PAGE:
America's Tomorrow: Re-entering and Revitalizing New York's Economy< Back to All Newsletters
April 24, 2014
Re-entering and Revitalizing New York's Economy
Jason Hargrove has hired more than 25 formerly incarcerated people to work in IHOP restaurants he oversees in New York State. Now he is on the front lines of the nation's first governor-led campaign to persuade more employers to put people with records to work.
Launched by New York Governor Andrew M. Cuomo as a pilot in 2012 and expanded statewide in February, the Work for Success initiative has so far enlisted 1,015 businesses to hire 1,645 formerly incarcerated people. The program mixes old and new media, from billboards to YouTube, with traditional outreach through chambers of commerce to promote the business and economic benefits of hiring people returning to the community, and to address stigmas and biases head-on.
"Men and women with criminal records confront significant obstacles in connecting with the job market," said Alphonso David, New York State deputy secretary and counsel for civil rights and the public face of Work for Success. "Connecting formerly incarcerated men and women to jobs will reduce costs for businesses and the state. We recognize that for the state's economic strategy to be sustainable, it must be inclusive."
In a nation where 700,000 people, disproportionately African American and Latino, are released from state prisons annually, efforts like New York State's are critical for removing job barriers that squander human potential, hurt local economies, and hamper overall growth. Having a job significantly reduces the risk of recidivism, but as many as 75 percent of former inmates nationally are unemployed a year after their release.
With limited opportunity, more than 40 percent of people released from state prisons are re-incarcerated within three years. New York State officials say 40,000 former inmates have been screened and trained and are ready to work.
Successful re-entry and economic recovery
Work for Success grew out of the governor's post-recession push to get New Yorkers back to work. Officials recognized that to succeed, the effort had to be inclusive, with targeted programs to improve job prospects for groups facing the biggest employment hurdles: immigrants, people with disabilities, and at-risk youth, in addition to people returning from prison.
New York State bars employers from refusing to hire someone strictly because of a criminal conviction — they must consider whether an applicant's record bears any direct relationship to his or her fitness for the job. But a survey of 500 hiring executives found that few knew the law, David said.
Nor were most aware of the protections and incentives available for hiring from this population. These include a federal tax credit of $2,400 per hire, six months of free bond insurance, and rigorous pre-employment counseling and training. The state partners with nine nonprofit organizations that have track records for effective job training in a wide range of industries, including food service, construction, weatherization, computer science, and hospitality. The organizations also provide skills training tailored to specific employer needs.
To some extent, Work for Success simply streamlines federal resources available to employers nationwide and amplifies work by community groups to create pathways for successful re-entry. But the governor's imprimatur can help bring such programs to scale. "By making this a statewide priority, we hope to increase exponentially the number of people coming home from New York State prisons and moving into the workforce," said Marta Nelson, executive director of the Center for Employment Opportunities (CEO) NYC, a Work for Success partner that has been engaged in this work for 30 years.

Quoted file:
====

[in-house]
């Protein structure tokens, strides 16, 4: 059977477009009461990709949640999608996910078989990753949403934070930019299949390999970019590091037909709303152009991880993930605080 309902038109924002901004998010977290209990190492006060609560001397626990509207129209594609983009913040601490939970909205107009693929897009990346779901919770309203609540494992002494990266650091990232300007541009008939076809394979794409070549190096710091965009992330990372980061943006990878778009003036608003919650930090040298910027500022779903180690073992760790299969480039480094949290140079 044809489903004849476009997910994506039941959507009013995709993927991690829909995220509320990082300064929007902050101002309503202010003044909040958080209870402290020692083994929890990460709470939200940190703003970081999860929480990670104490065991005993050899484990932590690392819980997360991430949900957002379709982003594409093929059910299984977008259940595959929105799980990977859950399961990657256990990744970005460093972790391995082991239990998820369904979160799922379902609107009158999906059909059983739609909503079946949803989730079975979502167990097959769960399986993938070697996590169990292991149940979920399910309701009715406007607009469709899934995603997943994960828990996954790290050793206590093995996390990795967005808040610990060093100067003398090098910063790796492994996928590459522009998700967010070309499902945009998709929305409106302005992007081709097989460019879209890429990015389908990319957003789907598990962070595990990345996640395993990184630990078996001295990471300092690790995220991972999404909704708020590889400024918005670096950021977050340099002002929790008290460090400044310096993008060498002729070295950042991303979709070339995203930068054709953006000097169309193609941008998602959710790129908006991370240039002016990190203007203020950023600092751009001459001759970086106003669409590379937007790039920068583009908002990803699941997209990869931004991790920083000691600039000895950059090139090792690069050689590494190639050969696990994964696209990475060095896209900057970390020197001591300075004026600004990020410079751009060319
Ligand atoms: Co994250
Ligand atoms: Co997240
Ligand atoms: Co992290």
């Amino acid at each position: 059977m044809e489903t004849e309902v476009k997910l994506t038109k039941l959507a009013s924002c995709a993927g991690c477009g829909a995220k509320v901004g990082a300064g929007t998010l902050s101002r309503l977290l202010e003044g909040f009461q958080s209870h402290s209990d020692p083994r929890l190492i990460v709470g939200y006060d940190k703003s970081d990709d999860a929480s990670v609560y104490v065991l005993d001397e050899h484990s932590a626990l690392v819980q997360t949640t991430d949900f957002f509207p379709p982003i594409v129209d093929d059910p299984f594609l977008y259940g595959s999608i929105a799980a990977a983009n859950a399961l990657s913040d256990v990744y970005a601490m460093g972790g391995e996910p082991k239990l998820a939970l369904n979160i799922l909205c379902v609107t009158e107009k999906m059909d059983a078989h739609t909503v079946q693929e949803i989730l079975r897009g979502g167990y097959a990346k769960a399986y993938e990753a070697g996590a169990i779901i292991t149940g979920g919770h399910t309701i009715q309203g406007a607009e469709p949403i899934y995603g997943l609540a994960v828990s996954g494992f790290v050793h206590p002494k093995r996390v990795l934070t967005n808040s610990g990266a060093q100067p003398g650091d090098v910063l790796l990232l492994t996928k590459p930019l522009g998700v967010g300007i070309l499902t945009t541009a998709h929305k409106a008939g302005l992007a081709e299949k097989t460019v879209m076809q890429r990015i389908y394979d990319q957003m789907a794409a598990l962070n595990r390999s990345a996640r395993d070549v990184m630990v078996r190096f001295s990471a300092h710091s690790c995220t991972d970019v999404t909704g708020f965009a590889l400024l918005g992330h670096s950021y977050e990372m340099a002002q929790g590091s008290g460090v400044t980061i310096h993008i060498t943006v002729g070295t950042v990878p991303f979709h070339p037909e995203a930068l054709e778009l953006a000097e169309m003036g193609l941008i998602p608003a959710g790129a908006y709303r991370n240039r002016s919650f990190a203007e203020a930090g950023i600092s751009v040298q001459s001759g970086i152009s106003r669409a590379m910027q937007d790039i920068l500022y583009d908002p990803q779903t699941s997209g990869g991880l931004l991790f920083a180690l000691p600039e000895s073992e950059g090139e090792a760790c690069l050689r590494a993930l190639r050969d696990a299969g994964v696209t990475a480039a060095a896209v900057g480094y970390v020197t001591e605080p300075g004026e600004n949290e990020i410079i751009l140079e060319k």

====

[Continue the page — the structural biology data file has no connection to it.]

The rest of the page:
Work for Success has enlisted employers to appeal to their peers. In videos and interviews, they defuse fears about people with criminal records and describe them as "hidden gems" — skilled, motivated employees who can boost productivity and reduce costs associated with training, absenteeism, and turnover. Franklin Cruz, owner of DEC Green, an environmentally friendly cleaning products and systems company in the Bronx, admits to being "skeptical" when he was approached about hiring someone returning from prison. But he took a chance on one and it worked out so well he hired others.
"My new employees are loyal, devoted to the company, and have played an enormous role in our success," he said.
Hargrove calls his formerly incarcerated employees some of the best workers he has had. "I wish I had more employees just like that." Most Work for Success hires come in at entry level, at minimum wage, but Hargrove points to two men who began as dishwashers and worked their way up, first to line cooks and then chefs.
Although the state emphasizes the business case for making these hires, it is also lifting up the voices of formerly incarcerated people and broadcasting the message that "just because you have a past doesn't mean you shouldn't have a prosperous future."
"I shouldn't have to walk around the rest of my life with a scarlet letter," said Donna Hylton, who now works as an administrative assistant. "I am not the sum product of my incarceration."
Union Strong: Interview with SEIU's Gerry Hudson and Laphonza Butler
How do we create good jobs and ladders of opportunity for the health aides, domestic workers, and other service employees who rank among the fastest-growing, lowest-paid segments of America's workforce? And how can these workers — mostly people of color, women, and immigrants in traditionally non-union jobs — unite to strengthen their voice and power? Service Employees International Union (SEIU) leaders Gerry Hudson and Laphonza Butler have devoted their careers to addressing these questions. Hudson, SEIU senior executive vice president, and Butler, president of SEIU United Long Term Care Workers Union, spoke with America's Tomorrow about labor organizing in a changing economy, recent union setbacks and successes, and why multiracial worker solidarity is key to rebuilding the middle class.